The filing of Income-Tax return has changed drastically over the years. We have shifted from manual returns to online returns. Today almost all returns are filed online and physical filing is almost out.

The new Income-Tax website implementation had its challenges. The fast processing of returns and issue of refund by the new website in hours and days, is a big relief to the trouble faced by the tax payer and compliance professionals due to non functional website earlier. There is still a gap in what was promised to the tax payers and what is being delivered. However, the taxpayer on his part will not be able to do anything about it and the process of constant upgradation of the system is the new normal. Whereas there is no system in place in India where the cost of implementation for the tax payer is considered before a new system is implemented under the tax laws, the current article is to explain the small step taken to ease the difficulties faced by tax payers.

Whereas the year 2022 has seen a lot of land mark judgments from the Hon Supreme court on issue under the Income -Tax Act 1961. The judgment of the Honorable Supreme Court in the case of PCIT v. Wipro Limited (2022) 446 ITR 1 (SC) was a judgment which deviated from the long understood and practiced concept that “revised return could be filed by assessee to make any changes which he wanted, including changing stand taken in the original return”. The Honourable Supreme Court however took a different view and held as under :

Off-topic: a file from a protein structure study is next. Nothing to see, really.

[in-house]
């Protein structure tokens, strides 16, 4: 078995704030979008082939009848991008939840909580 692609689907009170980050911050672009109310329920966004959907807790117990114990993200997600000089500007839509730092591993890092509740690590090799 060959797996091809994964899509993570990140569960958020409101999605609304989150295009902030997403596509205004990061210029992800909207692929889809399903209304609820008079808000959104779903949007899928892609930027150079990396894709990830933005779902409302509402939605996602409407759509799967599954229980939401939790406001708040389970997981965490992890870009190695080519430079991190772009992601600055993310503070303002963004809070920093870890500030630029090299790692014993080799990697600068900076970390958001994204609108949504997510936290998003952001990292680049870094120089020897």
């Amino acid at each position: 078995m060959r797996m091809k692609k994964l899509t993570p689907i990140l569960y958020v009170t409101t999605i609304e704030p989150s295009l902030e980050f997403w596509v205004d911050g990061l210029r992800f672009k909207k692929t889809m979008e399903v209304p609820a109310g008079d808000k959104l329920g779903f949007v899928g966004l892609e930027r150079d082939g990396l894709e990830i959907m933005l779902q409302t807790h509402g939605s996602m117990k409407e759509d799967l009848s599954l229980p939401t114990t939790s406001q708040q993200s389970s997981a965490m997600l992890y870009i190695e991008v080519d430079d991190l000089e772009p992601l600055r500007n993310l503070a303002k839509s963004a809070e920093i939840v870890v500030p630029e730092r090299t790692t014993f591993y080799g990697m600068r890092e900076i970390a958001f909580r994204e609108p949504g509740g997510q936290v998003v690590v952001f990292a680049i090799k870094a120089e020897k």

“The assessee can file a revised return in a case where there is an omission or a wrong statement. But a revised return of income, under Section 139(5) cannot be filed, to withdraw the claim and subsequently claiming the carried forward or setoff of any loss. Filing a revised return under Section 139(5) of the IT Act and taking a contrary stand and/or claiming the exemption, which was specifically not claimed earlier while filing the original return of income is not permissible. By filing the revised return of income, the assessee cannot be permitted to substitute the original return of income filed under section 139(1) of the IT Act.”</em >